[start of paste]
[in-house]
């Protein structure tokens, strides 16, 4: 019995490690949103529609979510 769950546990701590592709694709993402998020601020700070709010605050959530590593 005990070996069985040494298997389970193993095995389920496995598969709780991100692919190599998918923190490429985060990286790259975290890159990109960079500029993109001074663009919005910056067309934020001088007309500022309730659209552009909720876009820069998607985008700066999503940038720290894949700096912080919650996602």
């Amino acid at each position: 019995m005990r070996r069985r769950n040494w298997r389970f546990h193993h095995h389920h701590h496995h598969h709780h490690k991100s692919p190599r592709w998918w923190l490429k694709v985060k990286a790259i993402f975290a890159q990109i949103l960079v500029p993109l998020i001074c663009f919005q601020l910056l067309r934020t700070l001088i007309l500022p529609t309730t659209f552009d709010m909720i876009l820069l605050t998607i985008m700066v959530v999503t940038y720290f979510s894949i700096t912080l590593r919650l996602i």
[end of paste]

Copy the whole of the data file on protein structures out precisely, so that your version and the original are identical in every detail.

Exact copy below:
[in-house]
């Protein structure tokens, strides 16, 4: 019995490690949103529609979510 769950546990701590592709694709993402998020601020700070709010605050959530590593 005990070996069985040494298997389970193993095995389920496995598969709780991100692919190599998918923190490429985060990286790259975290890159990109960079500029993109001074663009919005910056067309934020001088007309500022309730659209552009909720876009820069998607985008700066999503940038720290894949700096912080919650996602």
């Amino acid at each position: 019995m005990r070996r069985r769950n040494w298997r389970f546990h193993h095995h389920h701590h496995h598969h709780h490690k991100s692919p190599r592709w998918w923190l490429k694709v985060k990286a790259i993402f975290a890159q990109i949103l960079v500029p993109l998020i001074c663009f919005q601020l910056l067309r934020t700070l001088i007309l500022p529609t309730t659209f552009d709010m909720i876009l820069l605050t998607i985008m700066v959530v999503t940038y720290f979510s894949i700096t912080l590593r919650l996602i």